Fascism in the 21st Century

By Adrian Graham on 7 October 2017 — 3 mins read

It’s disturbing to see people parading through an American town with thinly-veiled Nazi motifs, some even carrying swastikas. This is not a World War II enactment, it’s a demonstration by Americas so-called ‘alt-right’ who feel sufficiently empowered to emerge from the shadows.

How on earth did we get here?

The US went to war with Nazi Germany and fascist tyranny, and defeated the ‘perverted lights’ in Europe, as Churchill brilliantly put it. In the 1930s Fascism presented a hateful agenda to a disgruntled post World War One Germany eager to maintain living standards and avoid political chaos. And look how that turned out—dictatorship, hate and corporate monopolies cashing in on the production of armaments—all in the name of driving the nationalist agenda. Not to mention a pointless world war with millions of dead, maimed—mass atrocities and genocide. The promise of efficient railways, new motorways, and a revitalised national pride came at a terrible price. The folly of making Germany great again.

So, why has Fascism reappeared?

In much the same way that post World War One Germany was a dysfunctional mess, this is how many Americans see their country today. They blame Globalism, Neo-Liberalism and the political establishment. The truth is that the American dream was always an illusion for many Americans, such as impoverished African Americans in rural areas and the inner cities, but this only became a national ‘problem’ when it affected the white working class. Since the end of the Second World War, Western democracies have boasted of steadily improving living standards, but now this no longer holds true. The factories have shut down: decaying monuments to America’s ‘rust belt’.

The free market, quick profits, and a thirst for cheap labour with ‘flexible’ employment laws saw American corporations switch production to overseas lands—and increasingly that’s where the technology followed. American business leaders sold America out with their Darwinian economics and short-term profiteering. The loss of economic production had a profound knock-on effect on peoples’ expectations, their local services, local shops—and hope. Many white people are starting to feel how the Native American Indians once felt when their land was stolen and their way of life was destroyed by European settlers. This is a new ‘defeated nation’. Military strategists say that wars are won or lost in the mind before the fighting begins. If America is not yet ‘defeated’, its confidence is certainly ebbing away. The American triumph is looking more and more like failure.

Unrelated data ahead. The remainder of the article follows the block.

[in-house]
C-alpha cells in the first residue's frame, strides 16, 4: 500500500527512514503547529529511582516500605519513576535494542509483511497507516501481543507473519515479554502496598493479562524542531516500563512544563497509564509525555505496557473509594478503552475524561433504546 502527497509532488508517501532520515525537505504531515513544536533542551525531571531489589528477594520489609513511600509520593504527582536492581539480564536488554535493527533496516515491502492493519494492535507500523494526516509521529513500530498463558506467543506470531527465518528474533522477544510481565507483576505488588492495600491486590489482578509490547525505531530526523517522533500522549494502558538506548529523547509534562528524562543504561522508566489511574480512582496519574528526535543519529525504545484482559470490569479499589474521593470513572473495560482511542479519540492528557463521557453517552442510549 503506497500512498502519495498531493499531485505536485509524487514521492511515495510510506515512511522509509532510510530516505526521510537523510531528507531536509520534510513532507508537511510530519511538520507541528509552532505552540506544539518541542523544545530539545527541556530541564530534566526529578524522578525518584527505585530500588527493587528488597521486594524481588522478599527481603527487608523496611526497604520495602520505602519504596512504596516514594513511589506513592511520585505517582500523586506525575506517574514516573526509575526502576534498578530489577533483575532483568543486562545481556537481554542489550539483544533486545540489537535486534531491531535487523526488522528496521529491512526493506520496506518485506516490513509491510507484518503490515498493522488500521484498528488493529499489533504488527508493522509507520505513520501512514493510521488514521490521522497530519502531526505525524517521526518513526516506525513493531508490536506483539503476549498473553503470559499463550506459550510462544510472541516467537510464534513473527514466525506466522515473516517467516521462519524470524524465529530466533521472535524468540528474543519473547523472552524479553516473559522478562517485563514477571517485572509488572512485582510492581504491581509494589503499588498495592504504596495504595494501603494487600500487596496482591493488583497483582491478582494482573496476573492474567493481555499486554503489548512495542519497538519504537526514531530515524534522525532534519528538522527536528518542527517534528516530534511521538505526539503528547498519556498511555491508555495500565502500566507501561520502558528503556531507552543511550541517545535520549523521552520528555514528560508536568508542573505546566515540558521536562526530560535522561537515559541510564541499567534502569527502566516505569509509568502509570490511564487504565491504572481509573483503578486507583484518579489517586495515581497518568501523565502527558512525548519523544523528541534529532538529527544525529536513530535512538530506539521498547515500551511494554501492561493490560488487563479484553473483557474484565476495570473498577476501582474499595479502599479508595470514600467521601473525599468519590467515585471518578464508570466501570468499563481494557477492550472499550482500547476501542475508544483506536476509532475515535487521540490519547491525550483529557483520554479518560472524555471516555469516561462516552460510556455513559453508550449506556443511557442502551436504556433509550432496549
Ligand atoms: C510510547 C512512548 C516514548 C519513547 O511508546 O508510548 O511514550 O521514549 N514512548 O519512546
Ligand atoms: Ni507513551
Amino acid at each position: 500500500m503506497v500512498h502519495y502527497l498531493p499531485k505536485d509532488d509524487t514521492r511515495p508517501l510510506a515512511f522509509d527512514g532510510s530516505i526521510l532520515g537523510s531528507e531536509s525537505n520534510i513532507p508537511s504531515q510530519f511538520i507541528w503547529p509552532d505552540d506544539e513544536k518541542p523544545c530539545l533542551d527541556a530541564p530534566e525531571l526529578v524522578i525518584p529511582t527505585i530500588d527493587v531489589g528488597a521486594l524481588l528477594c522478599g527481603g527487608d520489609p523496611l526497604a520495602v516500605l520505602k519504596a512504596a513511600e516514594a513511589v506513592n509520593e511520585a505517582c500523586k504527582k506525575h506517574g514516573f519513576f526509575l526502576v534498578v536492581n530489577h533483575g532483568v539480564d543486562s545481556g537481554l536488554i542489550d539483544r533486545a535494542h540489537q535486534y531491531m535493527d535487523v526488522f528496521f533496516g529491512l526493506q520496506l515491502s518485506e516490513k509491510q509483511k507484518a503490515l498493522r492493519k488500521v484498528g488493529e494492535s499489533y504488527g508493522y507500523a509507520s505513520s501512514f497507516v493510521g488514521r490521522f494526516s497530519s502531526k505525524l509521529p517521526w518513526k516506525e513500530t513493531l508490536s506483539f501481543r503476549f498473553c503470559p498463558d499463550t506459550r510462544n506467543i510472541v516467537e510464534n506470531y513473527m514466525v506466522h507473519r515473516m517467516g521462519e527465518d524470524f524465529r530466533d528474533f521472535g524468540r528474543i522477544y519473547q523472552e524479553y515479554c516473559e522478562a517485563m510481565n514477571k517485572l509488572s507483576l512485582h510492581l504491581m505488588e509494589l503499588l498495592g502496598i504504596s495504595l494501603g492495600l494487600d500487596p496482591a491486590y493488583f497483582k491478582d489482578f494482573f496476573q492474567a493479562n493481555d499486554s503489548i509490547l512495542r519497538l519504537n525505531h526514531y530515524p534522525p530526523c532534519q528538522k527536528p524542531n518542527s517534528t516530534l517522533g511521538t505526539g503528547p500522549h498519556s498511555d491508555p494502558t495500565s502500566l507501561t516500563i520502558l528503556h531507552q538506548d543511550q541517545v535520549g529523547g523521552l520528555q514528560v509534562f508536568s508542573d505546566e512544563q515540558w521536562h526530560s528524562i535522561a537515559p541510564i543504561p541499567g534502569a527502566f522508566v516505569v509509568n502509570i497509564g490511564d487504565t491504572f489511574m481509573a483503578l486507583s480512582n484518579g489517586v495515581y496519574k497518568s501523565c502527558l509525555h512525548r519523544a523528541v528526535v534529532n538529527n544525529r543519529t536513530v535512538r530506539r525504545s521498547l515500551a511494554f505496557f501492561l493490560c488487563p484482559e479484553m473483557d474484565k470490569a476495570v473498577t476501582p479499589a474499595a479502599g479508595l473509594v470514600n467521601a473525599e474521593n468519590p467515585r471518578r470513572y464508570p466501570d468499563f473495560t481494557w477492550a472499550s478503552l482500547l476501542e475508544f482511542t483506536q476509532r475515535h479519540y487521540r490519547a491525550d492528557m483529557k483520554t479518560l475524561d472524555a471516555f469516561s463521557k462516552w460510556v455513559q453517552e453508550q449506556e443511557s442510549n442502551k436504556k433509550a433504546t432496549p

This is where the ‘blame game’ comes in. The poorest and least powerful people are increasingly blamed—old prejudices and fears resurface. Decent values are twisted and corrupted until they become meaningless lies. That’s fascism in a nutshell. It’s a poison that subverts decency, erodes transparency, and social values—it encroaches on free speech and common decency with repression, threats, intimidation, and violence.

When some people—not all—feel that their livelihoods have been ‘taken away from them’, they cease to belong to the story, and so they look for another one, something that reassures them. Fascism flourishes because people tolerate its ideology of hatred thinking that they will gain something from it. Even in fascistic cultures like apartheid era South Africa, people who thought of themselves as good and decent citizens were in denial, or tolerated an unjust regime because they ‘went with the flow’, however unpalatable, or they feared the scenario of the barbarian horde overrunning the citadel—and the ensuing loss to their quality of life. Their compliance made the impermissible possible. The lesson from the 20th Century is clear. The time to stamp out fascism is before it takes root.

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